In Syllabus Point 3 of the same case, it is stated that under the clearly erroneous standard, if the findings of fact and the inferences drawn from them are supported by substantial evidence, the findings and inferences should not be overturned by the circuit court.

III.
    In Whiting v. Whiting, 183 W.Va. 451, 396 S.E.2d 413 (1990), this Court discussed the circumstances under which property should be classified as marital or separate in a divorce proceeding. Among other things, the Court indicated that where, during the course of the marriage, one spouse transfers title to separate property into the joint names of both spouses, a presumption arises that the transferring spouse intended to make a gift to the marital estate. Syllabus Point 4, Whiting v. Whiting, id. The Court also indicated that where the property is jointly utilized for marital purposes, that fact is an indicium that the transfer was intended to make the property marital property. Note 18, Whiting v. Whiting, id.
    In the present case the evidence shows that David C. James applied the $41,798.84 which was previously his separate property, and which was, in part, obtained from his grandfather, to the construction of the parties' jointly-owned home, a home which was later jointly utilized by the parties as their marital residence. These facts, when read in light of the holding in Whiting v. Whiting, id., indicate to this Court that there was substantial evidence to support the family law master's conclusion that the $41,798.84 was converted into marital property.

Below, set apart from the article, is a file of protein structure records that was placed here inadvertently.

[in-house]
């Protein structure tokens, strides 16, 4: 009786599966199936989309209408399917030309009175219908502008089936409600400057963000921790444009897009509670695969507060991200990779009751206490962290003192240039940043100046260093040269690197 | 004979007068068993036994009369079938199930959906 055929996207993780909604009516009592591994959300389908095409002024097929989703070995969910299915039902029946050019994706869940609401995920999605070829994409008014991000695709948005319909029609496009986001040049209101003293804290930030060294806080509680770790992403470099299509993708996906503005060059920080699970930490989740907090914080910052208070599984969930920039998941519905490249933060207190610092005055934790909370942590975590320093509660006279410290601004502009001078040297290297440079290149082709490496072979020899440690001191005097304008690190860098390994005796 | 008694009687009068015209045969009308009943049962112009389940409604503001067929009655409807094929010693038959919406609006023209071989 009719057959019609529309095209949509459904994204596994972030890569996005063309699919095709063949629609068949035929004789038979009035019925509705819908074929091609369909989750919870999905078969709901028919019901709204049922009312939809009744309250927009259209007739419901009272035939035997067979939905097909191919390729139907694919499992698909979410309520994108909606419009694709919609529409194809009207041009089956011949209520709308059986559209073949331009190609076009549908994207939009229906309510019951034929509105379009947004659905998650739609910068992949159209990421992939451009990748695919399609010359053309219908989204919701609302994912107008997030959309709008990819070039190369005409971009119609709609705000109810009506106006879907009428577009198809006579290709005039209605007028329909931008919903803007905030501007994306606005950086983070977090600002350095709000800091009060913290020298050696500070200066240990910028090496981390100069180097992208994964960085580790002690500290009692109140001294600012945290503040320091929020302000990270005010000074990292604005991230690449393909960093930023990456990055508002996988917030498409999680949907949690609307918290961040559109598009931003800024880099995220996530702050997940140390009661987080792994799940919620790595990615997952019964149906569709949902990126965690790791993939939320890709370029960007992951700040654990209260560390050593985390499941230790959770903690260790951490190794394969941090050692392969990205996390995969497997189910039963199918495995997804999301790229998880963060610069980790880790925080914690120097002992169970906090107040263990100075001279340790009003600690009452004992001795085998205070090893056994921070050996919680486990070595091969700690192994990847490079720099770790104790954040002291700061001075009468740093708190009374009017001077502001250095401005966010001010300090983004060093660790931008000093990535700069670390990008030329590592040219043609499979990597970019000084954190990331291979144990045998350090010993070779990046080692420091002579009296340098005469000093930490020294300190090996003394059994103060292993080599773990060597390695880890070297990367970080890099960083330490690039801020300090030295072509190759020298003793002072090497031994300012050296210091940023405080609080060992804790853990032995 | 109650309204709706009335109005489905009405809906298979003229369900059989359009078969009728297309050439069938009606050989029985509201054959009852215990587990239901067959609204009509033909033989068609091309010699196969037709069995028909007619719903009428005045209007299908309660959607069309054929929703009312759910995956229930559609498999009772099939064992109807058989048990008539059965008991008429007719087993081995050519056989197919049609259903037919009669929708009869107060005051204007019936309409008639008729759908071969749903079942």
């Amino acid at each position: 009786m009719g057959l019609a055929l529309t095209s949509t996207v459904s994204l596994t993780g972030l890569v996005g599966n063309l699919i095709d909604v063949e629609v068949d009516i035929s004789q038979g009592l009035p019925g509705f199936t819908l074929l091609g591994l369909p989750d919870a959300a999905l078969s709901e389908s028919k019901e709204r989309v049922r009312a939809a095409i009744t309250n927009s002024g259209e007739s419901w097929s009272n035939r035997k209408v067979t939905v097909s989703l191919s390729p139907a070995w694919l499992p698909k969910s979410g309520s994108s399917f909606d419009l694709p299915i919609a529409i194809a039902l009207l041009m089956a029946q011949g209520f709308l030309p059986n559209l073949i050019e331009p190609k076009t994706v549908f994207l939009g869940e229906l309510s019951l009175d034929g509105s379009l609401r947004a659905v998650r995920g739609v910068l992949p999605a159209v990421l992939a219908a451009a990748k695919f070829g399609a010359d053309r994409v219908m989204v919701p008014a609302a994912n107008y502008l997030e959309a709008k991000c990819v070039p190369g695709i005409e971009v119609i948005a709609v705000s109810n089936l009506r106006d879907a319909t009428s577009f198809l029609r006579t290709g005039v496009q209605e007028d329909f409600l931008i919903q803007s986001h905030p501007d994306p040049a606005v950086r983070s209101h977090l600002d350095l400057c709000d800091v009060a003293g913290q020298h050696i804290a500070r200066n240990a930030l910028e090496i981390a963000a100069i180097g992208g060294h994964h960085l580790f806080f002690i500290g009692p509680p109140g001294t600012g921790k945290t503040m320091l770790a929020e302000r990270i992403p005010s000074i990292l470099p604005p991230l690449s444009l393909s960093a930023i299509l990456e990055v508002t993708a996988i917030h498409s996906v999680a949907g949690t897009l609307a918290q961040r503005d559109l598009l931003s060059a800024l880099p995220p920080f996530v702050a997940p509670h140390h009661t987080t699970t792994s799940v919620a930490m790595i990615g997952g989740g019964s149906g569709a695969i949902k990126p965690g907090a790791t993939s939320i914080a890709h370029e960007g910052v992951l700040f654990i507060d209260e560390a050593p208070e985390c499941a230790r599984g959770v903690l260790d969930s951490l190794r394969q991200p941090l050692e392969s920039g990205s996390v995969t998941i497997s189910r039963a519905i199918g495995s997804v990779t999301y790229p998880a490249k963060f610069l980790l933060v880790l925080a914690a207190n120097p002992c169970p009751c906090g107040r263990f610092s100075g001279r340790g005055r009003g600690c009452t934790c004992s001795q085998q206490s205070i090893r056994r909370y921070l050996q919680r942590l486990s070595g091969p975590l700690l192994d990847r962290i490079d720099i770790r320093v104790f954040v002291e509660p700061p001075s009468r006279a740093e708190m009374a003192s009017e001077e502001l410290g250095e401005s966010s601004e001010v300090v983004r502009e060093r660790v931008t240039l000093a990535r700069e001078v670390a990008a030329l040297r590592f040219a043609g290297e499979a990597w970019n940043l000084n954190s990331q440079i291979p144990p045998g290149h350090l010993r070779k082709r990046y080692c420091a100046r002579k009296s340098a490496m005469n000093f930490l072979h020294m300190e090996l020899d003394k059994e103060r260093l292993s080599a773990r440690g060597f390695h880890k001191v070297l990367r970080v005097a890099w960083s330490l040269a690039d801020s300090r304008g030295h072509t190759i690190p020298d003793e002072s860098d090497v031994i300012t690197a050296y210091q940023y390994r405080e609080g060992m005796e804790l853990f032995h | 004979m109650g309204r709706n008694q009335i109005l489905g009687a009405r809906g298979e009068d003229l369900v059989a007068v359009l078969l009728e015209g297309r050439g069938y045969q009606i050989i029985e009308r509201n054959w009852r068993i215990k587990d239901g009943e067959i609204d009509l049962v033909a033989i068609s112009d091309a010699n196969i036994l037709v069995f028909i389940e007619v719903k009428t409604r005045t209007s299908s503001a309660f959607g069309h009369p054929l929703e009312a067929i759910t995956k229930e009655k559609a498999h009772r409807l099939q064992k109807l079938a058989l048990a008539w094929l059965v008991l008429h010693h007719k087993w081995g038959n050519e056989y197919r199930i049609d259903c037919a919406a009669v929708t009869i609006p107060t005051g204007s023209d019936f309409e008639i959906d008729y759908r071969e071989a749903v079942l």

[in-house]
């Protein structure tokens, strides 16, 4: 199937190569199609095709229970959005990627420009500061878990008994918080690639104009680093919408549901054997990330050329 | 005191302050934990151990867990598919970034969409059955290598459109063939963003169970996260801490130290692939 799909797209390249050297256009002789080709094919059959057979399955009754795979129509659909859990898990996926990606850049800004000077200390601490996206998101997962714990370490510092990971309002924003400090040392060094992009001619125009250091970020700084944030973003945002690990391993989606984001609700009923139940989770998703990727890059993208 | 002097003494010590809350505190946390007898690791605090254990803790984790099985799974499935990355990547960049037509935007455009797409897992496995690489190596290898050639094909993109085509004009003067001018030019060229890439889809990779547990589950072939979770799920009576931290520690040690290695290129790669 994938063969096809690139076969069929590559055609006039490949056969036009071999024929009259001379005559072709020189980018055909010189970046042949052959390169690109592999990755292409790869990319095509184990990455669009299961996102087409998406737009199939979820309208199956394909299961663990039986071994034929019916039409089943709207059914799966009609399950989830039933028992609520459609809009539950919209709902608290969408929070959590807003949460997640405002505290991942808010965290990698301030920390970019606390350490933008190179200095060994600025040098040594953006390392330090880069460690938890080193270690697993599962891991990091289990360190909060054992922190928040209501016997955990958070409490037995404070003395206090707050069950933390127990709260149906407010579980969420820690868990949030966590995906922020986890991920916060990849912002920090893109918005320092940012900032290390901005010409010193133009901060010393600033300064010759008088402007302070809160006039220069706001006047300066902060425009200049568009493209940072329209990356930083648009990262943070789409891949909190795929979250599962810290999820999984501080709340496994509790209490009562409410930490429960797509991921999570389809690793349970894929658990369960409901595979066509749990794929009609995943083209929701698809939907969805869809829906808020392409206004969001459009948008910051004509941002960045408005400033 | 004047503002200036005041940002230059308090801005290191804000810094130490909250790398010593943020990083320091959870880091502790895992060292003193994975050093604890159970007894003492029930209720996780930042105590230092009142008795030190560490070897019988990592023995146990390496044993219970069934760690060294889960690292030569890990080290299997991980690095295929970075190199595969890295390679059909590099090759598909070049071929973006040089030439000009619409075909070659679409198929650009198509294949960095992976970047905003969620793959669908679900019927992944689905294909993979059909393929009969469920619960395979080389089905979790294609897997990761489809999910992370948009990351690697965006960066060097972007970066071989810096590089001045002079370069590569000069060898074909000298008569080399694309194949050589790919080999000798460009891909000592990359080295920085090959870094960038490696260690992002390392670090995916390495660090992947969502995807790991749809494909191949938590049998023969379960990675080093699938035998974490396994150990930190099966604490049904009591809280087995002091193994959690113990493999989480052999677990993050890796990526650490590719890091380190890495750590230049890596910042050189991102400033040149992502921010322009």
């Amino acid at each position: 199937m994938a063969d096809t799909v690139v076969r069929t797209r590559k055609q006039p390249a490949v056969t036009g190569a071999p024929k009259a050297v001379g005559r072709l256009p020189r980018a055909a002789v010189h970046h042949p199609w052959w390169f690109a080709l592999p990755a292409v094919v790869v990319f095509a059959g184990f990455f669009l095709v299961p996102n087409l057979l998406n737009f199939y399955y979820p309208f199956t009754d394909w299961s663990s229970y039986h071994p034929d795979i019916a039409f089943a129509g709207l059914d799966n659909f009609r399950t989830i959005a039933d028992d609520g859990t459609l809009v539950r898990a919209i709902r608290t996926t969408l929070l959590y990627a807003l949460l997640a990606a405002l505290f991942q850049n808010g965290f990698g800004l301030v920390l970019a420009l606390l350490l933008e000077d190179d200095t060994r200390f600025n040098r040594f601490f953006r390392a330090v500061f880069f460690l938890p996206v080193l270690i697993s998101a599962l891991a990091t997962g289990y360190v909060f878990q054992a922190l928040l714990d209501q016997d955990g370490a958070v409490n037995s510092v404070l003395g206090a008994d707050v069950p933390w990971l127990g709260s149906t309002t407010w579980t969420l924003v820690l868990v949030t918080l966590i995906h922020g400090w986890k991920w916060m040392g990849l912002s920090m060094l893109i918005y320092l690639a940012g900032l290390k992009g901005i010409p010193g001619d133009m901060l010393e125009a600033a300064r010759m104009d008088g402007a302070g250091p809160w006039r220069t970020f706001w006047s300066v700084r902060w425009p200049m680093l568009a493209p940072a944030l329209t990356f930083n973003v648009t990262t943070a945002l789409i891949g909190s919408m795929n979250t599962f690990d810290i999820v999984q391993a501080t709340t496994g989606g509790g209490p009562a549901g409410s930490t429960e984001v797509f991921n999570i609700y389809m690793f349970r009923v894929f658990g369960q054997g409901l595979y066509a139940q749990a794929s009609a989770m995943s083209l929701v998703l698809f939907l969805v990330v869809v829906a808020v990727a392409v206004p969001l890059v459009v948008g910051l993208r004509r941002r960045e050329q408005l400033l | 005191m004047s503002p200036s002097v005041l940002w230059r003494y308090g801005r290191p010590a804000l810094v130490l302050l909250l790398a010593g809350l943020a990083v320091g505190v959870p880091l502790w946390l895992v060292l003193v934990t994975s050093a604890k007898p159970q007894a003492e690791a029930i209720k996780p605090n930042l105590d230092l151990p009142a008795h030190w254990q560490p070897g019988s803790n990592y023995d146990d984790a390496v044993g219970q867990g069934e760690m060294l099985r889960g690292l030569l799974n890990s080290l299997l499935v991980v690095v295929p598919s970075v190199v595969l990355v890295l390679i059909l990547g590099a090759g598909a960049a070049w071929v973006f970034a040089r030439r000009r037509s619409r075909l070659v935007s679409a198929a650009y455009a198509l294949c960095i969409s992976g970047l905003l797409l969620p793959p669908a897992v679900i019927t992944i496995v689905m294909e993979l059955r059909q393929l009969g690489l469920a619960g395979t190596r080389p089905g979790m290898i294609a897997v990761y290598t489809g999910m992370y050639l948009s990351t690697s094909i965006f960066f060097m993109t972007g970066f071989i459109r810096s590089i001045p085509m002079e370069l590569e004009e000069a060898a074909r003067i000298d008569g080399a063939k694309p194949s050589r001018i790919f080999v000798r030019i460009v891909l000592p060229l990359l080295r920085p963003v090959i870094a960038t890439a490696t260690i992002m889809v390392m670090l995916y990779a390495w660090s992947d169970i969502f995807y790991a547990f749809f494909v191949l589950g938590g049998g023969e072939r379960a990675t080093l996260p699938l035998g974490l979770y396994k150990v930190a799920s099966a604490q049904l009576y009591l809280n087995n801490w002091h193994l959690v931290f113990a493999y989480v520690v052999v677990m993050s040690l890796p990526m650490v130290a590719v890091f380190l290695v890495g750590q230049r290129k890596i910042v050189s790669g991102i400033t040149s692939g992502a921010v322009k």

With regard to the family law master's recommendation that the increase in value of the GTX Plymouth automobile be treated as marital property, the Court notes that West Virginia Code 48-2-1(e), specifically provides that marital property includes:
(2) The amount of any increase in value in the separate property of either of the parties to a marriage, which increase results from (A) an expenditure of funds which are marital property, including an expenditure of such funds which reduces indebtedness against separate property, extinguishes liens, or otherwise increases the net value of separate property, or (B) work performed by either or both of the parties during the marriage.

    The evidence is clear that David C. James expended funds from the parties' joint marital checking account for such things as restoring the GTX Plymouth automobile and that Vickie V. James helped clean it. In light of this, this Court believes that there was substantial evidence to support the family law master's recommendation that the increase in value after the marriage should be treated as marital property.
    As previously stated, Stephen L. H. v. Sherry L. H., supra, requires a circuit court to adopt a family law master's findings of fact and conclusions if they are supported by substantial evidence and not the result of an abuse of discretion. Here the family law master's findings and conclusions that the $41,798.84 contributed to the construction of the marital home and the increase in value of the GTX Plymouth automobile after the parties' marriage were marital property were supported by substantial evidence and were consistent with the law. In light of this, the Court believes the circuit court erred in refusing to adopt the family law master's recommendations. The circuit court's order is, therefore, reversed, and this case is remanded with directions that the circuit court adopt the family law master's recommendations relating to the distribution of the value of the marital home and the increase in value of the GTX Plymouth automobile.

                        Reversed and remanded with directions.


Footnote: 1         1 We point out that a per curiam opinion is not legal precedent. See Lieving v. Hadley, 188 W.Va. 197, 201 n.4, 423 S.E.2d 600, 604 n.4 (1992).